It must feel tremendous, like a great show of respect, when other well-known musicians choose to cover your songs. That’s what happened in 2009 to Mark Mulcahy, the former 80s-90s frontman for Miracle Legion and Polaris (the house band for the television series The Adventures of Pete & Pete). After Mulcahy’s wife Melissa passed away, a number of musical giants put together a record of covers to help support the artist and his children in a time of need. The name of the record derived from a pretty line Mulcahy wrote in the obituary for his wife (which you can read in the Hartford Courant): “Ciao My Shining Star: The Songs of Mark Mulcahy”. The record began with Radiohead’s Thom Yorke doing a stellar cover of “All for the Best”. The album also included R.E.M.’s Michael Stipe, Pixies’ Frank Black, Juliana Hatfield, Elvis Perkins, Vic Chesnutt, Josh Rouse and many others. For many listeners, hearing Yorke’s praise of Mulcahy as one of the best voices he’s ever heard, sent new fans his direction. It also didn’t hurt that English writer Nic Hornby had written an essay about Mulcahy’s song, “Hey Self-Defeater”, in his 2002 book about his love for music, “31 Songs”.
So, who is Mulcahy exactly? Well, in a way he’s made his name being a musician’s musician. An artist who somehow never quite became known enough to be part of popular music, but who existed in that regional realm and among people who live, breathe, and sleep music. There are plenty of musicians like that, a list which most likely includes folks like Patty Griffin, Martin Sexton, Joey Kneiser, and Joe Henry — but maybe even less acknowledged. Call it slipping through the cracks. Or the familiar story of a cult artist. But there’s a silver lining here, because Mulcahy has a new record out now, “Dear Mark J. Mulcachy, I Love You” (out via The Mezzotint Label), which might just be the best record he’s ever made, and is certainly one of the best releases of 2013. It’s an album that’s passionate, cheeky, uncanny, unexpected, with heavy melodic hooks and unconventionally beautiful lyricism.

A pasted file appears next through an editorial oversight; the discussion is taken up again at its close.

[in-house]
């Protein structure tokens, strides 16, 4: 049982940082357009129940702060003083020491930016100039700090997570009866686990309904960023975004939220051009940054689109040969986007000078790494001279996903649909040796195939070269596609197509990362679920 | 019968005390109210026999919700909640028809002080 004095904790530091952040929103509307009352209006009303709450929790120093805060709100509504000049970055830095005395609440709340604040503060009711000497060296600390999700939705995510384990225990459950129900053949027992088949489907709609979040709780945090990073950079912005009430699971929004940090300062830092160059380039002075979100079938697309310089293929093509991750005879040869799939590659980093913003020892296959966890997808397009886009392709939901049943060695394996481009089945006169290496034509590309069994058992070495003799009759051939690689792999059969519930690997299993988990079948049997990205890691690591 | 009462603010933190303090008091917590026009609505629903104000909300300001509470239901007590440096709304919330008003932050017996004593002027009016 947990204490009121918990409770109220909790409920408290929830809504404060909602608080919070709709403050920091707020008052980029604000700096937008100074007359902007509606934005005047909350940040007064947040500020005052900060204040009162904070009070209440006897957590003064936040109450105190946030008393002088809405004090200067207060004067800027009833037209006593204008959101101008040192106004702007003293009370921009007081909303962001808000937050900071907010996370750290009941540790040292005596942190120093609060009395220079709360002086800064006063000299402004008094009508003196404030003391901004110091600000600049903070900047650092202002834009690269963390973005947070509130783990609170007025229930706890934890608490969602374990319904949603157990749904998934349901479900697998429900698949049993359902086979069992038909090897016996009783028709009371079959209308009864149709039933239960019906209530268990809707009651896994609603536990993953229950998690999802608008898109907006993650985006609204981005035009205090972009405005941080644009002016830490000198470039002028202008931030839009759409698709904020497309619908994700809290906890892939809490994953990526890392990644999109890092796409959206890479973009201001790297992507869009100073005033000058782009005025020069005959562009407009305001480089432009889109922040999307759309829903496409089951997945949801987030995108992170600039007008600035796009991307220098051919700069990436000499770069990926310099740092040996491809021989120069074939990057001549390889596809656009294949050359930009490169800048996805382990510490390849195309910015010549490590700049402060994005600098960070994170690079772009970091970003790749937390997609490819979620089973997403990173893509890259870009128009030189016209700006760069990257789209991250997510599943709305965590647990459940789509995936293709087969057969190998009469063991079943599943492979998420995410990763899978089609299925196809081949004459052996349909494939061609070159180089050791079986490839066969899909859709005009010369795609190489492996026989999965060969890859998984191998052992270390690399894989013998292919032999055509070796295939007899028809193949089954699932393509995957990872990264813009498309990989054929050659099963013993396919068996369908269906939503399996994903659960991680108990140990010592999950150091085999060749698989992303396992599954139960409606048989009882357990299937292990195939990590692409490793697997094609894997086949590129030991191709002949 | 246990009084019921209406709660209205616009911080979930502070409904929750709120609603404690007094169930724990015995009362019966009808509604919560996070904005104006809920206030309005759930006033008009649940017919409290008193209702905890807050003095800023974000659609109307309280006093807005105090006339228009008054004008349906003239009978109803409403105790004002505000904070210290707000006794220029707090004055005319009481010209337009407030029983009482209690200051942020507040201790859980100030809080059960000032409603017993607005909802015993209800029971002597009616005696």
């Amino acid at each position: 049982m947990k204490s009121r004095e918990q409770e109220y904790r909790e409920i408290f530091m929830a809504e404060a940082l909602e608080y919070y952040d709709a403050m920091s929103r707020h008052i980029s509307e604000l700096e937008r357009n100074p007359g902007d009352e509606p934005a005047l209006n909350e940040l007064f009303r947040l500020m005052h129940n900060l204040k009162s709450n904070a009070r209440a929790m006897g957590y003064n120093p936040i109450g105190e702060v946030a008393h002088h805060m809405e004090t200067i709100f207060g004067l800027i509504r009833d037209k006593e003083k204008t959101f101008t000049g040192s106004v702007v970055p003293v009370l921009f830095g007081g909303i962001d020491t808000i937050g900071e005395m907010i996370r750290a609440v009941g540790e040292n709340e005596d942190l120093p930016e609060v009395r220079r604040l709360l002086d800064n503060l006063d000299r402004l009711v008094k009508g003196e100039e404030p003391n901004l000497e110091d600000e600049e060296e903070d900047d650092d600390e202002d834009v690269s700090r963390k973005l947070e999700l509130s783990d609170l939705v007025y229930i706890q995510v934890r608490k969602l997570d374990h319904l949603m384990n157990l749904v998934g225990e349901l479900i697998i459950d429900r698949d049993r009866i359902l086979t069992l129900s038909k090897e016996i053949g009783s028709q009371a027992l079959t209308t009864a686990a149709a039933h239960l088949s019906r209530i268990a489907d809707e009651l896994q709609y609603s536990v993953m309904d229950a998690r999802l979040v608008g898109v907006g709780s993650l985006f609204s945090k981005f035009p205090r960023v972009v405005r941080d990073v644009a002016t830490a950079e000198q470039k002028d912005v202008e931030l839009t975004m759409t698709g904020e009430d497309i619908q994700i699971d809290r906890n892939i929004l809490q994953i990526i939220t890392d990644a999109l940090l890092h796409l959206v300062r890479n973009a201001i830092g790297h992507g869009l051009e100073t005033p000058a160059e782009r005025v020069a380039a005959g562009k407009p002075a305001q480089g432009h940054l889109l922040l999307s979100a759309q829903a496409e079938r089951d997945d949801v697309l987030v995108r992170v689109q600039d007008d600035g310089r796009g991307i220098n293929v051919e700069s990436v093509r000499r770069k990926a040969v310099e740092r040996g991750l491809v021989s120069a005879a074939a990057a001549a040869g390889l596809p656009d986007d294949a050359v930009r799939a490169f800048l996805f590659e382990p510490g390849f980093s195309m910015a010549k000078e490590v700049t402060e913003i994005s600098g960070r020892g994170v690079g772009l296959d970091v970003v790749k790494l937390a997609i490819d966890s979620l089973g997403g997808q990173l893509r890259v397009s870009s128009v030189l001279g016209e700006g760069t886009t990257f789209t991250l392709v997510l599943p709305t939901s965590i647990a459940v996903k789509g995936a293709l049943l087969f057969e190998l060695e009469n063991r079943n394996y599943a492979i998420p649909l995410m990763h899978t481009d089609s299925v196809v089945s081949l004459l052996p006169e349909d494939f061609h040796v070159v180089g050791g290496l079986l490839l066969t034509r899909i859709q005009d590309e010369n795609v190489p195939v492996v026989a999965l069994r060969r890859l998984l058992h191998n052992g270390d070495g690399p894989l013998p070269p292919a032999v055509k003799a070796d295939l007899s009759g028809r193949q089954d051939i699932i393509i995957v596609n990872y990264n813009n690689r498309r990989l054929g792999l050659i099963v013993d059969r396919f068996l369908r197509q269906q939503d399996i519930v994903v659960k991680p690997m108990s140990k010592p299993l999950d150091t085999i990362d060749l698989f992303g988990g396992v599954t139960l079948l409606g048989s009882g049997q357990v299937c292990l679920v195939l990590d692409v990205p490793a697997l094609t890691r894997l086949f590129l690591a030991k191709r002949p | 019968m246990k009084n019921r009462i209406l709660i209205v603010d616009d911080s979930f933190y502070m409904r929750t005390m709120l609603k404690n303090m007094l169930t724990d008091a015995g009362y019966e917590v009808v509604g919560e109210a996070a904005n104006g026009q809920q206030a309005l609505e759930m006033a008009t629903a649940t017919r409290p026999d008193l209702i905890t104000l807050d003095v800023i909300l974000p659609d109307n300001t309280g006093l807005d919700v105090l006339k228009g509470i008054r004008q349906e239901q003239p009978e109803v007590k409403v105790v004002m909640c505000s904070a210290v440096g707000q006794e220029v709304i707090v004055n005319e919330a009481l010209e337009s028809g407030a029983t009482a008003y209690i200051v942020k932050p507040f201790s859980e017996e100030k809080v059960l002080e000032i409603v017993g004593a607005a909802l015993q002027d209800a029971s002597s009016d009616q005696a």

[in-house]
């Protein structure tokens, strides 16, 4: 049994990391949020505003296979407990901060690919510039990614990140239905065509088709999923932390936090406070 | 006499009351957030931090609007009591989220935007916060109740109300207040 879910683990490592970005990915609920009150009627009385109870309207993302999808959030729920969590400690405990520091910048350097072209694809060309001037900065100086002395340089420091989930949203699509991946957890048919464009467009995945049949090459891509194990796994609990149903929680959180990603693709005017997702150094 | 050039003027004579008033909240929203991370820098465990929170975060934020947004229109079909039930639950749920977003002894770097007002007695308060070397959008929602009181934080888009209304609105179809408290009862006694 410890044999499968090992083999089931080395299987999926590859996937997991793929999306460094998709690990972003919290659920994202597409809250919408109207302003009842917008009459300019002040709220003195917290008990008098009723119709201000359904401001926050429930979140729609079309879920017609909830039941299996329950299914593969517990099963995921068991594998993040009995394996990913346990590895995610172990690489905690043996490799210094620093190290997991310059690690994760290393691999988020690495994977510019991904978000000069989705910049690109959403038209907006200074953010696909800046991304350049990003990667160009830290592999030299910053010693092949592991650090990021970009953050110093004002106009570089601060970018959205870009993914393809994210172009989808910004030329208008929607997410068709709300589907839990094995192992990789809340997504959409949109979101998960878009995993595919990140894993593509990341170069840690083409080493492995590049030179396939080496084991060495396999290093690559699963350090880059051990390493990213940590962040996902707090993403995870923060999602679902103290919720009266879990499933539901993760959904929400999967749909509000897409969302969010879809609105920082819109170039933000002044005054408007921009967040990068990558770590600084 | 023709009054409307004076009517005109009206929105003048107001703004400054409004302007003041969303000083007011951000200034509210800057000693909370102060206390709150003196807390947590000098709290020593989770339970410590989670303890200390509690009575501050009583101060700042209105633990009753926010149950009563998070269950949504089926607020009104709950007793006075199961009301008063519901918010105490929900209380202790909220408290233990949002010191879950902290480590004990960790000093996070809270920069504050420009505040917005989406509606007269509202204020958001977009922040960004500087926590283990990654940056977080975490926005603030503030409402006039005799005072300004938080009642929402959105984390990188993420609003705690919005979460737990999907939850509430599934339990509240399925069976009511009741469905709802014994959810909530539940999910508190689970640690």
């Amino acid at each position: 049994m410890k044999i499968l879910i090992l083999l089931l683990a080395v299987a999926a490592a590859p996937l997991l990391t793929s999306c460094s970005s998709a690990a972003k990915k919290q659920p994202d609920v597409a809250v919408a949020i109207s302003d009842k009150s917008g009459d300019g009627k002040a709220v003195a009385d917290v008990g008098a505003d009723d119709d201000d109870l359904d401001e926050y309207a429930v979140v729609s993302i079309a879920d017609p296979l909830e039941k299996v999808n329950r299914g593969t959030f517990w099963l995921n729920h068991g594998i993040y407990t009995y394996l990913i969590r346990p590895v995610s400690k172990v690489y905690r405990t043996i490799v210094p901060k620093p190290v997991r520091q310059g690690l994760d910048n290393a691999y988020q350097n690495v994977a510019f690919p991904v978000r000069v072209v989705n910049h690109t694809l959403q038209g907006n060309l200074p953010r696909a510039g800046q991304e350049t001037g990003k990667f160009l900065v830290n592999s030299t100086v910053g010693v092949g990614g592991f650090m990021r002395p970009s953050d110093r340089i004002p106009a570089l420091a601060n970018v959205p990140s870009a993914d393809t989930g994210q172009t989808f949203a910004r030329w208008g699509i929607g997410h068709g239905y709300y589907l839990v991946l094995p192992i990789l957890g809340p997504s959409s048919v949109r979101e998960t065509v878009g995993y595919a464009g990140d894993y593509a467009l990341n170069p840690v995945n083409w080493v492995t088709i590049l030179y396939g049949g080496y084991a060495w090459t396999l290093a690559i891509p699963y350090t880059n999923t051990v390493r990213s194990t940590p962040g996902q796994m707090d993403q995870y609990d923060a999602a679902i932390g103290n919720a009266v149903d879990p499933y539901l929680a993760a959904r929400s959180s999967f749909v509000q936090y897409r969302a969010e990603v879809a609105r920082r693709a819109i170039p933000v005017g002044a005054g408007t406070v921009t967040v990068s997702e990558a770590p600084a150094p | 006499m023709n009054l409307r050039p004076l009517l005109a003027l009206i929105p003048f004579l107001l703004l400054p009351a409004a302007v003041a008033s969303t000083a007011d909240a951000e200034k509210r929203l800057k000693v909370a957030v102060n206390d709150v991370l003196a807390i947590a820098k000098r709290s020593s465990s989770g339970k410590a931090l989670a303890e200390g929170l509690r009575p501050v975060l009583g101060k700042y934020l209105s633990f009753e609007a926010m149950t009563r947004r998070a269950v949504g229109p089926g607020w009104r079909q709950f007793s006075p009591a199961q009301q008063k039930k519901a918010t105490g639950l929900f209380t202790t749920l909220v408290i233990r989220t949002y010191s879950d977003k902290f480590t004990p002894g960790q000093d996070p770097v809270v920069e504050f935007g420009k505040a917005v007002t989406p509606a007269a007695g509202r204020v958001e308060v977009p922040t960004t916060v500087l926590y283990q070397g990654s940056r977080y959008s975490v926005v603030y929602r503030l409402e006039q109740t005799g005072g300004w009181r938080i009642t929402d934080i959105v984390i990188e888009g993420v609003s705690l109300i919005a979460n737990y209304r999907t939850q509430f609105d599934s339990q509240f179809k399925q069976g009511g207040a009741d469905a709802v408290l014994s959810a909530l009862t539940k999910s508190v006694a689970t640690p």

Take the opening verse of his catchy “Poison Candy Heart”, one of a couple of tracks about a cataclysmic woman: “You foolish little waste of time / You pucker up like lemon lime / I’m sinking into your corduroy / I saw you kissing the paperboy / You saw enough to keep it light / You caught me up with a landmine / Driving drunk / With a baby in the trunk / And the whole town knows you’re no good … / Who’s gonna clean this up? / Probably me, like I always do / You gotta poison candy heart.” Or try his down-and-dirty blues honky-tonk number, “Everybody Hustles Leo”, with its grimy guitar chords: “She tried to sell me some sky / She kept it in her wonderbra / She put everything in the same bag / Well, who cares, as long as it’s white and you can snort it / Leo / She could get her milk from a crowbar / She doesn’t waste no moment on small talk / She couldn’t care less / If you hiked up her dress / Just as long as you made it worth her while.” The album opener is the hard-rollicking straight-70s rock ‘n roll guitar track, “I Taketh Away”: “They lived hard and they died heard / On all fours for everything / They kissed the ass that was presented / The bluebell flower of the bike lane / Gold-plate the whores, and keep the change.”
The wildly psychedelic indie-pop song, “Let the Fireflies Fly Away”, was released for streaming a couple of months back, and featured Mulcahy’s flair for the strange and capricious. The song weaves in and out of topsy-turvy musical transitions and wonderfully nonsensical personifications of animals, like a zoo gone wild with “monkey family feuds”, “hitch-hiking chickens (without weed)”, and marvelous child-like rhymes: “beavers chewing down the day (and) a donkey in a Chevolet.” There might be complaints about the record spilling over with too much cleverness and perhaps a bit of forced ingenuity, but I’m not buying that. The messiness is part of the beauty. To take the latter, you must accept the former. Mulcahy packs his punches in tightly, like little diamonds, in songs no longer than four minutes. Listen below to the short-but-sweet, “She Makes the World Turn Backwards”, which musically sounds like a wonderful sister-song to Elvis Perkins’ “Shampoo” (2009). It’s a clean, clear, simple, impassioned acoustic song about love in spite of the cost. This is an astounding record. Follow Mulcahy at facebook and soundcloud. Note: All lyrics above are unofficial.